at Amy Bloom Lover advertises itself on its cover as “A Memoir of Love and Loss”. Of course, that would describe so many personal stories of the pain of losing beloved parents, partners, children, and friends (and the joy of sometimes finding new love, too). But Bloom’s memoirs are certainly not trivial.
As in his novels and short stories — come to me, A blind man can see how much I love you, love invents us, makes us lucky, Where the God of love hangs out – Bloom’s subject is, once again, love in a broad sense. But the question eclipsing this memoir is how far you would go for the one you love. Would you be willing to help your loved one end their life when they receive a hopeless diagnosis?
That’s what Brian Ameche, Bloom’s husband of 12 years, asks her after being diagnosed with early Alzheimer’s disease in his mid-60s. His diagnosis follows about three years of marked cognitive slippage and problems with balance and proprioception. He told her categorically, “I’d rather die standing than live on my knees.” Over the next few months, his decision to end his life before he becomes less and less himself is unwavering.
By writing openly and heartbreakingly about euthanasia, Bloom breaks new ground. Be ready to be shaken. Arm yourself with handkerchiefs and don’t even think about reading this book in public.
Not everyone will agree with Brian’s decision or Bloom’s agreement to support his wishes. Bloom understands that euthanasia is a controversial subject and she approaches it with the seriousness it deserves. At various times, she worries “that a better wife, certainly a different wife, would have said no, would have insisted on keeping her husband in this world until his body gave out.” In Brian’s most acute moments, she fears they are acting too soon. She also attacks, rightly, a system that helps animals out of their misery, but not human beings.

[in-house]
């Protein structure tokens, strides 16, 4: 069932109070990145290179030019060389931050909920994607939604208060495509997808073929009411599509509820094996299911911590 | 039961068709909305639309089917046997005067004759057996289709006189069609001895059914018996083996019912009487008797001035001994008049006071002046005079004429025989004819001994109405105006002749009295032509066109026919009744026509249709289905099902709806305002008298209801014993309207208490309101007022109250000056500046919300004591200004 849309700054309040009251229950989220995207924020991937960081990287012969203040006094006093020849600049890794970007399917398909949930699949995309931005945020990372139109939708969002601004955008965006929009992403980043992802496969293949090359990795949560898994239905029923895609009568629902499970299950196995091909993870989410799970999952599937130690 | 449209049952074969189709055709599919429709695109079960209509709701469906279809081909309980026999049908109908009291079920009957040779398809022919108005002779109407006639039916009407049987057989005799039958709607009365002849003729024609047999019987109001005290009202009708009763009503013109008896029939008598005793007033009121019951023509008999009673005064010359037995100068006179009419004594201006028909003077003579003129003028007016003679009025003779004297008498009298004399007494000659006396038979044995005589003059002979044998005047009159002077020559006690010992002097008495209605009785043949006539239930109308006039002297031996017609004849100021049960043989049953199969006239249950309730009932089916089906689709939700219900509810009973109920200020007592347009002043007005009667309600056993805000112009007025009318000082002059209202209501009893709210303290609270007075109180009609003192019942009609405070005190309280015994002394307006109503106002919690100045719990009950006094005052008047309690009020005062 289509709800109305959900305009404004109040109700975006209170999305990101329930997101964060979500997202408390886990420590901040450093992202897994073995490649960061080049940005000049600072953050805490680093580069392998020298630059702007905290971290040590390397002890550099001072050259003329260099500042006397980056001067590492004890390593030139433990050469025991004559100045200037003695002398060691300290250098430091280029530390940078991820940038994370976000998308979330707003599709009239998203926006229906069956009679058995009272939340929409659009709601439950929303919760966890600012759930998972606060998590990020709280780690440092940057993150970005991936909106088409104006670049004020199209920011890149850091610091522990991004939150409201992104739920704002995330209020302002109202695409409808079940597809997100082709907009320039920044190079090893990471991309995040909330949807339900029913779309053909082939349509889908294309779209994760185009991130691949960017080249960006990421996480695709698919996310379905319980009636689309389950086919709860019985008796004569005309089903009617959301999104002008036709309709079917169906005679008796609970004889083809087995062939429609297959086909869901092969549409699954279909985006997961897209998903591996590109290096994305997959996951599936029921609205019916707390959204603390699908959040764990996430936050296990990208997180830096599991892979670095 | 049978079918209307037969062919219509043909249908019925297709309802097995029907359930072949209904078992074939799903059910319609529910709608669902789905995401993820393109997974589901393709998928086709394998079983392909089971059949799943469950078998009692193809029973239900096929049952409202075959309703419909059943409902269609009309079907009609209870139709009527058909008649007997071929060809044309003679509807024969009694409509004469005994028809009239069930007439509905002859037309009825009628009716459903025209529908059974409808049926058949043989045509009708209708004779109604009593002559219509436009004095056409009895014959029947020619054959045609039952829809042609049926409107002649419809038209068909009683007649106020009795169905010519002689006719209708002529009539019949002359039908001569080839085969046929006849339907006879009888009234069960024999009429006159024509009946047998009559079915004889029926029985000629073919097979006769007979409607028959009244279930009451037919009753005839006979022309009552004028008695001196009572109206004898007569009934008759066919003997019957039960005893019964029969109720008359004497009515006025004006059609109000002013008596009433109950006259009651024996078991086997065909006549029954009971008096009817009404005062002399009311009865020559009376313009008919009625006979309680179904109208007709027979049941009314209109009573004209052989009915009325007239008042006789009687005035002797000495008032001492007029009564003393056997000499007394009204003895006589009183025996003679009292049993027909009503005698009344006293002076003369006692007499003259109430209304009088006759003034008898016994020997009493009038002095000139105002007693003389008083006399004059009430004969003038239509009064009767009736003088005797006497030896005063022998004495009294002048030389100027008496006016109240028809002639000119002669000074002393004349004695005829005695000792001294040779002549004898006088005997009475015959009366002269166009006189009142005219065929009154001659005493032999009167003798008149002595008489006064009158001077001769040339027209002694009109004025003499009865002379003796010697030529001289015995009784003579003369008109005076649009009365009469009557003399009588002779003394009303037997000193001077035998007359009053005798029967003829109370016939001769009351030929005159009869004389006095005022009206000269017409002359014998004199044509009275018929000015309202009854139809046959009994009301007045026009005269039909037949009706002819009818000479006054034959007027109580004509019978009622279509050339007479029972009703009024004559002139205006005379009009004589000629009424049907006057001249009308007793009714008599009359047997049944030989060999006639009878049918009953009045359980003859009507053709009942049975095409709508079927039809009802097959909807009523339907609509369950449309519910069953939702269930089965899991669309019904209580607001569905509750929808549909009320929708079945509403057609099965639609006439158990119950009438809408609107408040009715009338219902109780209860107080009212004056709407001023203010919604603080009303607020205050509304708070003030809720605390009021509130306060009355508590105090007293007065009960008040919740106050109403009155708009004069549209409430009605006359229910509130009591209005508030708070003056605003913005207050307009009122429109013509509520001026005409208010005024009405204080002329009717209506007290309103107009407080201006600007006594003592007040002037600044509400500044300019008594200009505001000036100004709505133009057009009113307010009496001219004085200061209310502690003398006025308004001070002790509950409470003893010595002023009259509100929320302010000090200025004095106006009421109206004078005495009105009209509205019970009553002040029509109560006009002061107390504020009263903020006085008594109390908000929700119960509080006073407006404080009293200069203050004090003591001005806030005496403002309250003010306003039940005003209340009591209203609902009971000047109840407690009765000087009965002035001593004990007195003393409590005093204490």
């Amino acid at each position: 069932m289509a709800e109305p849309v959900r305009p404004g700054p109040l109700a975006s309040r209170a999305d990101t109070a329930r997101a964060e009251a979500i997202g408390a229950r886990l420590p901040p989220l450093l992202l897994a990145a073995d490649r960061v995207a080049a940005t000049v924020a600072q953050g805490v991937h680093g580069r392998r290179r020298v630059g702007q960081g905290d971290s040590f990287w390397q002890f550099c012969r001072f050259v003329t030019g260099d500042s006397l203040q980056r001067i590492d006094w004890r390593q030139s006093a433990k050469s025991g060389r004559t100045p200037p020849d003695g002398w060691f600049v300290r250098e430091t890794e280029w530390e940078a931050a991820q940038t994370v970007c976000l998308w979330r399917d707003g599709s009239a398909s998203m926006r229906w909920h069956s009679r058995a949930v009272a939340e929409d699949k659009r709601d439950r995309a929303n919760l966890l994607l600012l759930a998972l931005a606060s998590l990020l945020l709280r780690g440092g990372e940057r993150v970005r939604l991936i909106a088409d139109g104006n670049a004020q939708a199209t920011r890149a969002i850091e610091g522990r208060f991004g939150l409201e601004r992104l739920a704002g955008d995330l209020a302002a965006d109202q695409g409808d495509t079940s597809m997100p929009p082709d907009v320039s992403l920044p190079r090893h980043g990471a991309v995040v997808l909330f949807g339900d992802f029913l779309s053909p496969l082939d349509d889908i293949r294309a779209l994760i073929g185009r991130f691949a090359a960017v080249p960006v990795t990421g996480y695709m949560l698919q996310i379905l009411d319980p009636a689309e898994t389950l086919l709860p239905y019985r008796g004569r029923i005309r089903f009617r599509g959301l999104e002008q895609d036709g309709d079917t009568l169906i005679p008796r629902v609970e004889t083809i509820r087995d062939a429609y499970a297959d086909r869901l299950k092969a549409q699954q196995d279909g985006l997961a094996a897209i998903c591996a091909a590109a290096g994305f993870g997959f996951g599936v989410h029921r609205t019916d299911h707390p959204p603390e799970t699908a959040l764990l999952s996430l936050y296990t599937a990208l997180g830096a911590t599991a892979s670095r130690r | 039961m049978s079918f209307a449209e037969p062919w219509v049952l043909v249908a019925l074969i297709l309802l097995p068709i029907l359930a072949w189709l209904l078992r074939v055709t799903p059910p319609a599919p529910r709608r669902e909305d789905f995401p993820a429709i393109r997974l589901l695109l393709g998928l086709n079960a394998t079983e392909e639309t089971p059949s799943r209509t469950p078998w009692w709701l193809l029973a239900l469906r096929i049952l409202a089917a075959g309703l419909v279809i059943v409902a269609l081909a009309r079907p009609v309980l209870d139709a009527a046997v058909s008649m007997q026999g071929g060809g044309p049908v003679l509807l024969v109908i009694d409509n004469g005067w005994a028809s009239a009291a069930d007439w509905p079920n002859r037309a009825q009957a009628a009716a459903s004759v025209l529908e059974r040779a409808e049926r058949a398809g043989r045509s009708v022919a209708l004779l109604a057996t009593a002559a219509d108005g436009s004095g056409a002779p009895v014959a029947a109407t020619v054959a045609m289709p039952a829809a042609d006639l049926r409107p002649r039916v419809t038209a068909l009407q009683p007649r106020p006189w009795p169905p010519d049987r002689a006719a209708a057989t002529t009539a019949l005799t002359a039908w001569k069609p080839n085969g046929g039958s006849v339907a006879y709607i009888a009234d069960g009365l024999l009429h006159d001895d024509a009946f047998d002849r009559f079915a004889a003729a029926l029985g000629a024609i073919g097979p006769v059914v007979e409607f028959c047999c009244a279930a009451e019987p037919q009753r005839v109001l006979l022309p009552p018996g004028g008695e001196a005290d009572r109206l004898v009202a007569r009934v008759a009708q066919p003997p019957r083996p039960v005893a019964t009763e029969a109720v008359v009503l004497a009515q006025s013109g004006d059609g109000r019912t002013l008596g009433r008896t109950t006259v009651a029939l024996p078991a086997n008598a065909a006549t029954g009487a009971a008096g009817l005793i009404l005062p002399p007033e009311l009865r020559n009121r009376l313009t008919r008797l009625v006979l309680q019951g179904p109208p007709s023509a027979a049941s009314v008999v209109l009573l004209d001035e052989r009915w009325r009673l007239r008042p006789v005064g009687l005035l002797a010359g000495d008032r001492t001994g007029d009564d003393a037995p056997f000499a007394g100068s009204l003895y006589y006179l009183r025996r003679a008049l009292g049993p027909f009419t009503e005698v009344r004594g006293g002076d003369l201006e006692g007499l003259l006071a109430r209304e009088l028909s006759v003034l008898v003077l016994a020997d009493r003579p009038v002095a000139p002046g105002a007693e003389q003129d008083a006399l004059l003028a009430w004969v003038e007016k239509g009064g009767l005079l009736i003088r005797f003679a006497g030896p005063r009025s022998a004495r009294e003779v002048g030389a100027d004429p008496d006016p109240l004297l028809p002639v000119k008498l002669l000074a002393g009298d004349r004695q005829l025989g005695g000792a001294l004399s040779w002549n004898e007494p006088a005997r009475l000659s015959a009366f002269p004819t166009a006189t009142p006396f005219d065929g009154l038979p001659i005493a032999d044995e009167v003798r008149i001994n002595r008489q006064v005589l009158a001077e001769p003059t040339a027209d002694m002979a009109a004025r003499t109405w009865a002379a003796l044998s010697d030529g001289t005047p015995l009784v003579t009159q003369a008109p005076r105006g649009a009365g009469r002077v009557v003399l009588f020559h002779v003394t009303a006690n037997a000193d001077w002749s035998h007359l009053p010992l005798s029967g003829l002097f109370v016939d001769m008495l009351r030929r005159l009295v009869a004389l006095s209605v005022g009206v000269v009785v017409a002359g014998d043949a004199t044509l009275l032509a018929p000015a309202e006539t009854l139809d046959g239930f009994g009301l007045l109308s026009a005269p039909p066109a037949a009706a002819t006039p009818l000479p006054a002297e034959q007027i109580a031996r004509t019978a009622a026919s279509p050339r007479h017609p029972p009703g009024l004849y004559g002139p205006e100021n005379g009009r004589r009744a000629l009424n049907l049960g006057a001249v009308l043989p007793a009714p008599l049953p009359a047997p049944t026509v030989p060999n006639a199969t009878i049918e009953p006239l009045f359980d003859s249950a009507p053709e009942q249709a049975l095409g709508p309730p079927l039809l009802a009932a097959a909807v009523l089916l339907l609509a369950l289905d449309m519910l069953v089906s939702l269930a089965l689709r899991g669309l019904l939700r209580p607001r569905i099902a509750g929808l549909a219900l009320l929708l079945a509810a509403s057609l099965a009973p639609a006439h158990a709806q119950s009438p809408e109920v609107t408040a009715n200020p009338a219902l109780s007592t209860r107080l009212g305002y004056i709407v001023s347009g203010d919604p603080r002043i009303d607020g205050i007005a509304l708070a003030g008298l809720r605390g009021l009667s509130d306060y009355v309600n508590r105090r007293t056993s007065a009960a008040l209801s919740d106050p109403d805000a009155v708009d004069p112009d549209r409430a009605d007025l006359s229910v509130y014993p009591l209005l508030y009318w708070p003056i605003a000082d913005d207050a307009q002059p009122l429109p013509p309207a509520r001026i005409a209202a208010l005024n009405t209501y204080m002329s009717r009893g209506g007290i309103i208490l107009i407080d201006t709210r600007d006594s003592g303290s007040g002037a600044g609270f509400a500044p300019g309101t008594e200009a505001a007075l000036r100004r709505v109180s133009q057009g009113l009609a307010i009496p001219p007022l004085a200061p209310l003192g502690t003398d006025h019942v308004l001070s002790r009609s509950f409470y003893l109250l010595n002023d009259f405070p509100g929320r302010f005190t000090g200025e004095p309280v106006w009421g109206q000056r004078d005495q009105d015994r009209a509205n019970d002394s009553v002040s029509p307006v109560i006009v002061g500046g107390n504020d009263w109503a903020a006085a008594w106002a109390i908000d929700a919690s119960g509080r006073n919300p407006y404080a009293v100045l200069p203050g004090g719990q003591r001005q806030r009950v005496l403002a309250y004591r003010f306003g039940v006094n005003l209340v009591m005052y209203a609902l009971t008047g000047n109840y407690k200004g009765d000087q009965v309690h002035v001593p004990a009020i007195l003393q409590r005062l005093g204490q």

A big man with strong appetites, Brian played football at Yale and designed senior housing, apartment buildings and corporate offices during his four decades of architectural practice. He is a fishing and reading enthusiast. Although he has no children himself, he is a doting and playful grandfather to the four young daughters of Bloom’s three adult children from his first marriage. He is the eldest son of a large close Italian family. Her 84-year-old mother, who has lost close friends to Alzheimer’s disease, supports her decision.
Bloom makes it clear that he – and she – would lose a lot by ending her life.
Painfully aware that he is no longer able to handle such arrangements on his own, he asks her to research her assisted suicide options. He doesn’t want to do it alone.
Bloom quickly discovers that there aren’t many choices. Although several states have enacted right to die with the assistance of a physician laws, they involve “intentionally tapped the needle” requirements: you must be a local resident who is mentally capable and can be medically certified that you only have six months to live. Additionally, you must be able to “express your wish to die, usually three times, twice orally and once in writing, to two local physicians.”
Brian’s best option turns out to be Dignitas, a non-profit organization in Switzerland that is “the only place in the world for painless, peaceful and legal suicide.”
But there are hurdles to overcome before Dignitas accepts Brian as a client, including medical and dental records and an autobiographical statement. (Brian actually brings up a possible connection between his football game and dementia in this personal story.)
In multiple interviews with Dignitas staff, Brian must prove that he is persuasive enough to show “discernment and determination”. The couple know that if they wait too long, they won’t be able to pass this test. They were shockingly delayed when they learned that Brian’s neurologist had written on the MRI report that the reason for the test was a “major depressive episode”. Depression is a deal breaker for Dignitas, which does not want to help clinically depressed people commit suicide. Brian and Bloom must prove that the neurologist’s note is simply wrong.
Bloom, reflecting on his role in all of this, writes: “Seems like I’m doing the right thing in supporting Brian in his decision, but it would be better and easier if he could make all the arrangements himself and I could just be a conscientious duckling, following in his wake. Of course, if he could make all the arrangements himself, he wouldn’t have Alzheimer’s…”
Lover begins on Sunday, January 26, 2020, when the couple fly to Zurich on a “not-quite-normal version” of the trips they loved. Next, Bloom looks back on the first suspicions of Brian’s illness, his diagnosis, and his frantic, tearful, months-long efforts to engineer the end he wants. She also remembers how they fell in love and left their partners, seizing their chance at happiness. By the time we look back on their stupendous week in Zurich, we’ve learned a lot about this couple.
Lover is a disturbing profile in courage. It certainly took uncommon courage and compassion for Bloom to live this story, and even more courage for her to accede to Brian’s request to write about it. She sheds buckets of tears over the events depicted in this devastating and fiercely well-written memoir, and readers will too.